And then there's Haad: "He's a great catcher. He makes you feel like you're not throwing hard or anything… You're just like wow, this guy's been there, he knows what he's doing. It just helps to have that guy behind the dish."

When asked if it felt like he had his own personal "Crash Davis," a la the film Bull Durham, he laughed and said: "If it's for like 10 consecutive outings, then I guess I gotta make that assumption."

The media attention doesn't bother him, either: "I don't even care… I've gotten used to the whole media thing, people having an eye on me because I am that small kid, but whatever."

After talking with him, it's obvious he has already has learned the "right: responses to the standard questions, whether or not his catcher has been the one who has taught him them. And being good with the media is essential to becoming a star someday. Just ask Barry.

Before anyone knew it, it was Saturday, August 5, in San Jose. Even with all the hype and all the expectations, it was still just his third start of his pro career, and with his second team in three weeks and in front of new fans. This time, the crowd of just over 2,300 people might very well be the same fans that would eventually cheer him in San Francisco.

The game started out well for Lincecum. He flashed the fastball early and that devastating curve in two-strike counts, and struck out the first two batters swinging. Although he ended up issuing his first major league walk, the first inning ended without incident and with the fans as excited as ever. The radar gun had even flashed up a 99 on the board (it would be the only time), through for most of his outing, he sat between 94-96 mph with the heater.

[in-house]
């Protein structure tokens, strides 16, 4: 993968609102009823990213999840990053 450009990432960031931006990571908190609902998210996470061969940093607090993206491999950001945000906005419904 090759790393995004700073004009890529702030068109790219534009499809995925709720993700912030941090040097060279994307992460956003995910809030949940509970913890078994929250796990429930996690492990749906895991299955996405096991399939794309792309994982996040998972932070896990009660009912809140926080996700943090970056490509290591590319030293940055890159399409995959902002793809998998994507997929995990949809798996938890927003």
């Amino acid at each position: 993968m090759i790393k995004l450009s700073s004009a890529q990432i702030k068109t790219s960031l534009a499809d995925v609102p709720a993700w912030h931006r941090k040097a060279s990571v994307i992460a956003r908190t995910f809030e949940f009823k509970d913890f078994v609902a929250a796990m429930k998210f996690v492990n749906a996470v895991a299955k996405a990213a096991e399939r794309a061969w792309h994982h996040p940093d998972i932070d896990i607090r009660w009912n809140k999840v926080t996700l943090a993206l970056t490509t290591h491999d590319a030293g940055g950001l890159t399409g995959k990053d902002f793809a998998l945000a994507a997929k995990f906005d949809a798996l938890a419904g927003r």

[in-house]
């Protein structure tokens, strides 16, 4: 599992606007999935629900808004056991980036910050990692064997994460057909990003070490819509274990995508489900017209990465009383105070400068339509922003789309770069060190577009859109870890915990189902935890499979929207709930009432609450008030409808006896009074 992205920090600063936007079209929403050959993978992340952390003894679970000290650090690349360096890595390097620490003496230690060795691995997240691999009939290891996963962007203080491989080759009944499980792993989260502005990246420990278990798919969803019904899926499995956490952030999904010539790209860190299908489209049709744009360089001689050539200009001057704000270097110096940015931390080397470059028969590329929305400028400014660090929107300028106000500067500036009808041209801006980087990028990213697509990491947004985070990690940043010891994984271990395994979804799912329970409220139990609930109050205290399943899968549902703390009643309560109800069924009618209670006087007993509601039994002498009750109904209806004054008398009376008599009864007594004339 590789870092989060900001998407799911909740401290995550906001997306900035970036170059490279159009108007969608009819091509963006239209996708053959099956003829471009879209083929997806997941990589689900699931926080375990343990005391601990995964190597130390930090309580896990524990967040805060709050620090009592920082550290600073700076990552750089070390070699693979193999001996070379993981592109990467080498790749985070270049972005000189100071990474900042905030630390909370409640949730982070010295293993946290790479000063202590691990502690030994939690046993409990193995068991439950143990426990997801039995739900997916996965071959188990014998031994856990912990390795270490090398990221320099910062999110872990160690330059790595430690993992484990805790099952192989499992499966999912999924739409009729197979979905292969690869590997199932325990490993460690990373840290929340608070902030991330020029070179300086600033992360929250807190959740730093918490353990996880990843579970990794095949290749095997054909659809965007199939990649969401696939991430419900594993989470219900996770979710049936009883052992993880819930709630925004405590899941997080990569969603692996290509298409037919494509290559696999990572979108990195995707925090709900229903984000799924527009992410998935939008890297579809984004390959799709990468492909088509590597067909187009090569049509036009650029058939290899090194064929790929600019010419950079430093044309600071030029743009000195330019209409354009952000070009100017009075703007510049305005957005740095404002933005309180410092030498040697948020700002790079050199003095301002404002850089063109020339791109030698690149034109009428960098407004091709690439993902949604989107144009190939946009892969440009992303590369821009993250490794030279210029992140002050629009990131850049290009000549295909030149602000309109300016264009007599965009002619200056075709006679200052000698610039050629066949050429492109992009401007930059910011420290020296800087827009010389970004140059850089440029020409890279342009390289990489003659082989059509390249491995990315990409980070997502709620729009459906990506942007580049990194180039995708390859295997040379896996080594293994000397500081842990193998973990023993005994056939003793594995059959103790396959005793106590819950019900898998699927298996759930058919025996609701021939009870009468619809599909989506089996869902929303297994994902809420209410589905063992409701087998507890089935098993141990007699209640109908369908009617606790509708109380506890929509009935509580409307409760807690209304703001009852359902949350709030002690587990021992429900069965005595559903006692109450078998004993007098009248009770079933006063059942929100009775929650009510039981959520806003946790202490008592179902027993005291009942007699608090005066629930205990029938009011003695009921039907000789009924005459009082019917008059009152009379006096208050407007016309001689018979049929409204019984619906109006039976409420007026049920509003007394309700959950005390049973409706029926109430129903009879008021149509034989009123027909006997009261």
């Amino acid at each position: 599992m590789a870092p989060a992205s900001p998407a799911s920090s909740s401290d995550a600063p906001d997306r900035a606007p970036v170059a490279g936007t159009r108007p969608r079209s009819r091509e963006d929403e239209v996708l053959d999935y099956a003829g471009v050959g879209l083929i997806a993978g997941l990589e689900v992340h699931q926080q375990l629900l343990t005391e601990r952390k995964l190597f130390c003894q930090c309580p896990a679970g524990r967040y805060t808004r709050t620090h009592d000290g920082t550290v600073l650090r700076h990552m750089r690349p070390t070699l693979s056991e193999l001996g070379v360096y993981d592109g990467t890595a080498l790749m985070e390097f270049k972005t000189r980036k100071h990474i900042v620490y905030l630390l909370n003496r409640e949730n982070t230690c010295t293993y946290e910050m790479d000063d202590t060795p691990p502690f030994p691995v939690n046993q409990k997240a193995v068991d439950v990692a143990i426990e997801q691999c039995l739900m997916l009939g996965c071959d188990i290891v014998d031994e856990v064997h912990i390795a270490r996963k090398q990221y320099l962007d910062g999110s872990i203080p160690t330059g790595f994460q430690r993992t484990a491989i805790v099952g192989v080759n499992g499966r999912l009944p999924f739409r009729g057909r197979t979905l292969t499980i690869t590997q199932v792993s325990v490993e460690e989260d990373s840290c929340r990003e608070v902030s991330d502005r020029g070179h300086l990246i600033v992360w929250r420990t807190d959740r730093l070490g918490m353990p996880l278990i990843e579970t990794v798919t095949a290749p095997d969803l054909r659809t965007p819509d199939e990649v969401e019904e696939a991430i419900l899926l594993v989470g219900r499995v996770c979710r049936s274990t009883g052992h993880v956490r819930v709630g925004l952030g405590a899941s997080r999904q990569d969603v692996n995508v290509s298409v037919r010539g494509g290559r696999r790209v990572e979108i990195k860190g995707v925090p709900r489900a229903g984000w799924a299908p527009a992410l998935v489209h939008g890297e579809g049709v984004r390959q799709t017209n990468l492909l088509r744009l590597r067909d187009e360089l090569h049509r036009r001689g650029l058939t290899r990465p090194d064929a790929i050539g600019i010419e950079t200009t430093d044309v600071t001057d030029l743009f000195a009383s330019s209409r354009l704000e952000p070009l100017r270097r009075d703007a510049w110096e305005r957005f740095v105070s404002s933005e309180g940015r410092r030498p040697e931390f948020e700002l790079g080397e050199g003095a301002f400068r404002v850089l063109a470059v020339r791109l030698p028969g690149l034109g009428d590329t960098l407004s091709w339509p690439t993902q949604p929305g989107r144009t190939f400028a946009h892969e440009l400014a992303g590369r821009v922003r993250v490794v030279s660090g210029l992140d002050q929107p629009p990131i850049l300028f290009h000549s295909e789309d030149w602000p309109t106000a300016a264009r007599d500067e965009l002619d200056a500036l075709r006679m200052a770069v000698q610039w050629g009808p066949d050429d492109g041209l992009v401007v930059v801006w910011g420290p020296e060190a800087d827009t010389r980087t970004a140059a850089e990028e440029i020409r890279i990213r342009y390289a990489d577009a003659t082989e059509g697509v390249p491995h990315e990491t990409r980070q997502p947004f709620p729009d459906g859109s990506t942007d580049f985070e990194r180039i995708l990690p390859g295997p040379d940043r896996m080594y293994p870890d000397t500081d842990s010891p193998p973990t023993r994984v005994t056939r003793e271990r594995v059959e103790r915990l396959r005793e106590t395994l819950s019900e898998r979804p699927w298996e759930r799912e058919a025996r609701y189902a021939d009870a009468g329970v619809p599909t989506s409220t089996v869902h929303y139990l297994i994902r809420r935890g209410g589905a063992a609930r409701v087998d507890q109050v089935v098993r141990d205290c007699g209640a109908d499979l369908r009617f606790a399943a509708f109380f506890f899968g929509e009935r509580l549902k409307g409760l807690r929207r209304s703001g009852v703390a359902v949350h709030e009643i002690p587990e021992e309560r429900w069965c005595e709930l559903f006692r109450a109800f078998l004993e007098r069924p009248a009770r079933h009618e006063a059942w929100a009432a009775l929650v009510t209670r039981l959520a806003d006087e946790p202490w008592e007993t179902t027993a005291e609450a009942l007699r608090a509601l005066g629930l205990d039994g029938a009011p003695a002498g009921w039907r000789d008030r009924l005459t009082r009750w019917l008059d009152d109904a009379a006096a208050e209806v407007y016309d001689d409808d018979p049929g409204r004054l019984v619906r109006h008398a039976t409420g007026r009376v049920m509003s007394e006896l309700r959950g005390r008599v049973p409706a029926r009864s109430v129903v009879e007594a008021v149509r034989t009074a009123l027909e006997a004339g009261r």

But in the second inning, the inevitable happened. Bakersfield third baseman Adam Fox swung at a fastball and hit it solidly down the line. It curved, but not far enough, as it hit about 15 feet up off the foul pole. Lincecum's first run allowed came in to score, as well as his first big fly allowed. Despite the big fly, San Jose had a 2-1 lead (thanks to a big fly of their own by Chad Santos), and Lincecum collected two more strikeouts.

The third, however, would be the end of it for Lincecum. He got another strikeout to lead off the inning, but then gave up a single and a booming double that tied the game. But then, a ground ball to shortstop Johany Abreu turned into a two-base error, and an unearned run came in to give Bakersfield the lead. Lincecum got another groundball for an out, but was lifted after walking another batter to put runners at the corners with two out and Fox, the guy who had just homered off of Lincecum, coming up. Reliever Anthony Moreno came in, and got the final out without incident.

The end of the day line for Lincecum: 2 2/3 IP, 3 H, 3 R, 2 ER, 2 BB, 5 K, and an ERA of 6.75. For those who came for the hype and not the hope, those numbers look disappointing.

The truth is that an outing like this might be the best possible thing for both Lincecum and the fans. On one side, adversity is something everyone needs to learn to deal with, and in this game, the only lasting blow was to his pride. The Giants, though down 3-2 when Lincecum left, eventually won decisively and moved into a first place tie with the Visalia Oaks. Perhaps remaining in San Jose is ideal for Lincecum. He can find a place to settle in with a team, and the clubhouse under venerable manager Lenn Sakata is one of the best in the minors. Lincecum can pick up some playoff experience with the Giants, who won the first half title for the Northern Division, and have already secured a playoff spot. And he can do it within an hour's drive from the very interested San Francisco front office.

But for the fans, the hype generated by 10 strikeouts in his first 14 batters took a serious blow in Saturday’s debut, and a much-needed blow at that.  He’s not perfect.  He’s not one of those rare finds that is ready for the major leagues right away.  The fans, desperate to grasp onto a savior needed a little reminder that at the end of the day, Lincecum is still human.

Through it all, the hope remains.  Despite the barely fair home run, despite the hard hit double, Lincecum showed the pitches that make him a legitimate pitching prospect, and someone who could turn into an ace.  He still has things to learn.  Whether it be to keep the ball at the knees, or teaching himself (or having some catcher teach him) that strikeouts are indeed facist and that baseball is a democracy, Lincecum is still growing.

But the day will come when the hopes, if not the hype, will be fulfilled.